Since the Raspberry Pi 2 was released, everyone building RetroPi emulators has been graced with four USB ports. For those of us doing useful stuff with the Pi, those ports are a little anemic: you can’t plug in a webcam and a WiFi module at the same time without suffering CPU brownouts. The maximum current all USB peripherals can draw from the USB port is 600mA. By changing a value in the /boot/config.txt file, this current limit can be increased to 1.2A for all four ports.
Because the USB current limit is set in software, there must be a few bits of hardware that do the actual work. Tucked away below the right hand of the GPIO header is the hardware that does exactly that. It’s an AP2253 current-limited power switch (PDF), and the current is adjustable by tying a resistor to pin 5 on the chip.
Pin 5 on the AP2253 is connected to two resistors. One resistor goes directly to a ground plane, while the other is switched through a FET. The gate of this FET goes to another resistor, and when a GPIO pin is high, these resistors are wired in parallel. This means the resistance is halved when the GPIO pin is high, doubling the current limiting circuit in the AP2253.
This setup provides a relatively easy mod to increase the current limiting of the USB ports so they can provide 4x500mA, meeting the USB spec. The AP2253 power switch’s current limiting can be set by a single resistor, anywhere from 10kΩ to 232kΩ. By removing R50 and R4, and replacing R50 with a 10kΩ resistor, the current limiting of the AP2253 switch will be set to its maximum, 2.1A. Divide that by four, and you have 500mA per port, just like every other computer on the planet.
There is a reason the Raspberry Pi foundation set the current limiting of the USB ports so low. The Pi was originally intended to run off of a micro USB phone charger. There aren’t many phone chargers out there that will supply more than 1A, and the CPU and related peripherals will take half of that. If you’re going to change the /boot/config.txt file, you’re going to need a beefy power supply. Increasing the current limiting of the USB ports to 2A will require an even bigger, beefier supply.
The USB Implementers’ Forum doesn’t make things easy for anyone building a product with a USB port. To sell anything with USB and have it work like USB should, you need to buy a USB Vendor ID, a $5000 license that grants you exclusive use of 65,536 USB Product IDs. Very few companies will ever release 65,000 products, and there are a lot of unused PIDs sitting around out there.
Now, someone has finally done the sensible thing and put an unused USB VID to work. pid.codes obtained the rights to a single VID – 0x1209 – and now they’re parceling off all the PIDs that remain to open source hardware projects.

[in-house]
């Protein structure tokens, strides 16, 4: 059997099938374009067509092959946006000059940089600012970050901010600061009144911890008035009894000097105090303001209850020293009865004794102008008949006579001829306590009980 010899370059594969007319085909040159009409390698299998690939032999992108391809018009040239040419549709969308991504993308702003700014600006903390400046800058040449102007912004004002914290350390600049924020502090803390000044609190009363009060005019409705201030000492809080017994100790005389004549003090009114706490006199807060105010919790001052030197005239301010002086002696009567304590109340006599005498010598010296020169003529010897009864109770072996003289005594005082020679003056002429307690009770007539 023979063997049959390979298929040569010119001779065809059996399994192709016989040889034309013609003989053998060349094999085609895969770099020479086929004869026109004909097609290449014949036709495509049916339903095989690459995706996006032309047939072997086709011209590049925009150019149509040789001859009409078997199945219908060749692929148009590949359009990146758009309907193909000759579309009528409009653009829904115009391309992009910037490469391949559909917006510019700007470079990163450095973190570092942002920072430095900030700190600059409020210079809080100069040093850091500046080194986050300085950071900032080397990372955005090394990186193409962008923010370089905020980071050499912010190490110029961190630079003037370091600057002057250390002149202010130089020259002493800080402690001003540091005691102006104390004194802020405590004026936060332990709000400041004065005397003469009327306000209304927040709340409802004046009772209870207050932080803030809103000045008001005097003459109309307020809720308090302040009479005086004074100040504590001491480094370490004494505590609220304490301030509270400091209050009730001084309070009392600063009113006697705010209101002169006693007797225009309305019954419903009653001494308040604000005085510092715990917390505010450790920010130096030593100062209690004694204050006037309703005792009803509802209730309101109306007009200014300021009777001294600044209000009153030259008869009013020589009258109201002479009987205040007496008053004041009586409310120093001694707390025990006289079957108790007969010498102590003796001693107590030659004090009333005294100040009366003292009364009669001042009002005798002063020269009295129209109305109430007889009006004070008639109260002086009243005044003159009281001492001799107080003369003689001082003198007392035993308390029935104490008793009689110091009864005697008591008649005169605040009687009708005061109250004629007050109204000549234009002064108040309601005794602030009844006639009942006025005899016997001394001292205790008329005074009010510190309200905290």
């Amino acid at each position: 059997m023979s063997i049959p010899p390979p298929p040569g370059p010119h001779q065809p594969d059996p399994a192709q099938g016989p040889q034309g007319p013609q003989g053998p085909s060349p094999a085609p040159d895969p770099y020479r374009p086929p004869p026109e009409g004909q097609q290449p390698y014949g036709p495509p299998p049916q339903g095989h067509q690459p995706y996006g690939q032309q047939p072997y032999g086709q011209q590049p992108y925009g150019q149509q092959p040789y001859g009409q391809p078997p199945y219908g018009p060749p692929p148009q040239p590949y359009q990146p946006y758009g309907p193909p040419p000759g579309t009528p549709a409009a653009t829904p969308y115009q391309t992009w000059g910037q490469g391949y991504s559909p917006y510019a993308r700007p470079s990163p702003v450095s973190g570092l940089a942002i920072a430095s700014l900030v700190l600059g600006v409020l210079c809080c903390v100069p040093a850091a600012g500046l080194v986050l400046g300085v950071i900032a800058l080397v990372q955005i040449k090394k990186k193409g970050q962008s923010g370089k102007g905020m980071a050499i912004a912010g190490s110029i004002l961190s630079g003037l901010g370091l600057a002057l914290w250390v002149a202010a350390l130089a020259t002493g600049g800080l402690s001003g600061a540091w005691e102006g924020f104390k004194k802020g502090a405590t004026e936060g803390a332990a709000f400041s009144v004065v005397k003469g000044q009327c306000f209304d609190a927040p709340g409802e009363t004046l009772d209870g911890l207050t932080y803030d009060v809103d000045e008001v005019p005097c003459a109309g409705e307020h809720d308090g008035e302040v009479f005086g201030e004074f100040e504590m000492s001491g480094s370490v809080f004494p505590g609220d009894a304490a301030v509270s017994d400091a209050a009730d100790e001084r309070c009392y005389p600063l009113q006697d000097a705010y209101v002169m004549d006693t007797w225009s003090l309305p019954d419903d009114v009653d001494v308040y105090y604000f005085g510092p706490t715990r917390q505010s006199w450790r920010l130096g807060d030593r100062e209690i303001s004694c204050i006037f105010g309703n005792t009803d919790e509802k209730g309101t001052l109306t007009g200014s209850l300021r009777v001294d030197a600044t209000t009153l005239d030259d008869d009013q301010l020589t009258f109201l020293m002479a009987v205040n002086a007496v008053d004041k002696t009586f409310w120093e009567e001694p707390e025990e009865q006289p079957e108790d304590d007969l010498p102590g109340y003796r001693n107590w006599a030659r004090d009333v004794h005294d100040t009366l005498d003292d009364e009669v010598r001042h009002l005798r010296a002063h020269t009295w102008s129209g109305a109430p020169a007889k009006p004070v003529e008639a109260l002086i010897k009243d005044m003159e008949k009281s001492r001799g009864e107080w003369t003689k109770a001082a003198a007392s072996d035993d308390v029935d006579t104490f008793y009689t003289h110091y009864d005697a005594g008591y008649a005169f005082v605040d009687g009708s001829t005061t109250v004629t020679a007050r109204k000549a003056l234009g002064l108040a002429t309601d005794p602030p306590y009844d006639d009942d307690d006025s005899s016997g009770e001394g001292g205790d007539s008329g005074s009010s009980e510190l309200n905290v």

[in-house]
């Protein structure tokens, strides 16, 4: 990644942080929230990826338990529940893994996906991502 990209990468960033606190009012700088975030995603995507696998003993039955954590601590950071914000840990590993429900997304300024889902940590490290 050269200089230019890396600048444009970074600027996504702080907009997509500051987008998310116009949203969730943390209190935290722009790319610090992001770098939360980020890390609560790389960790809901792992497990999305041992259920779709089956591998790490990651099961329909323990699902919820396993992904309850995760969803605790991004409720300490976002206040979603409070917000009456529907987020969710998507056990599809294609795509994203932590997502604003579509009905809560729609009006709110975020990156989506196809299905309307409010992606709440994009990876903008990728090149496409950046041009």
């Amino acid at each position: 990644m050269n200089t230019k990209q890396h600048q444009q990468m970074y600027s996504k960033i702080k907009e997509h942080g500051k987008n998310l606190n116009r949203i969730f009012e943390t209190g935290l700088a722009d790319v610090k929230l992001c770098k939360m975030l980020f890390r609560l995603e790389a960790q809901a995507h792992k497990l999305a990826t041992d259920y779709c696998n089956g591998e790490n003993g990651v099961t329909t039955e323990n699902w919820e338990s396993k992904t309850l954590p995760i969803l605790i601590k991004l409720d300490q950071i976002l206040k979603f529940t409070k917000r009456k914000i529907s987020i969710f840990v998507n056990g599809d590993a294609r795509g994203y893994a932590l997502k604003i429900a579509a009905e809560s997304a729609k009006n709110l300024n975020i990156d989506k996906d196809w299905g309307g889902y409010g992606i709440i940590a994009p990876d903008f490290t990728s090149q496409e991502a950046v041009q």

This is not a project supported by the USB Implementers’ Forum, and is more of a legal game of chicken on the part of pid.codes. The only thing the USB-IF could do to stop this is revoke the original VID; useless, because they can’t reassign it to anyone else. The original owners of the VID, InterBiometrics, licensed their VID before transferring or sublicensing VIDs and PIDs was prohibited by the USB-IF.
You can get a PID by forking the pid.codes repo, claiming a PID, and sending a pull request. Once that’s accepted, that PID is yours forever.
The simplest and easiest way to charge a battery with a solar panel is to connect the panel directly to the battery. Assuming the panel has a diode to prevent energy from flowing through it from the battery when there’s no sunlight. This is fairly common but not very efficient. [Debasish Dutta] has built a charge controller that addresses the inefficiencies of such a system though, and was able to implement maximum power point tracking using an Arduino.
Maximum power point tracking (MPPT) is a method that uses PWM and a special DC-DC converter to match the impedance of the solar panel to the battery. This means that more energy can be harvested from the panel than would otherwise be available. The circuit is placed in between the panel and the battery and regulates the output voltage of the panel so it matches the voltage on the battery more closely. [Debasish] reports that an efficiency gain of 30-40% can be made with this particular design.
This device has a few bells and whistles as well, including the ability to log data over WiFi, an LCD display to report the status of the panel, battery, and controller, and can charge USB devices. This would be a great addition to any solar installation, especially if you’ve built one into your truck.
This is [Debasish]’s second entry to The Hackaday Prize. We covered his first one a few days ago. That means only one thing: start a project and start documenting it on hackaday.io
[Dark Purple] recently heard a story about how someone stole a flash drive from a passenger on the subway. The thief plugged the flash drive into his computer and discovered that instead of containing any valuable data, it completely fried his computer. The fake flash drive apparently contained circuitry designed to break whatever computer it was plugged into. Since the concept sounded pretty amazing, [Dark Purple] set out to make his own computer-frying USB drive.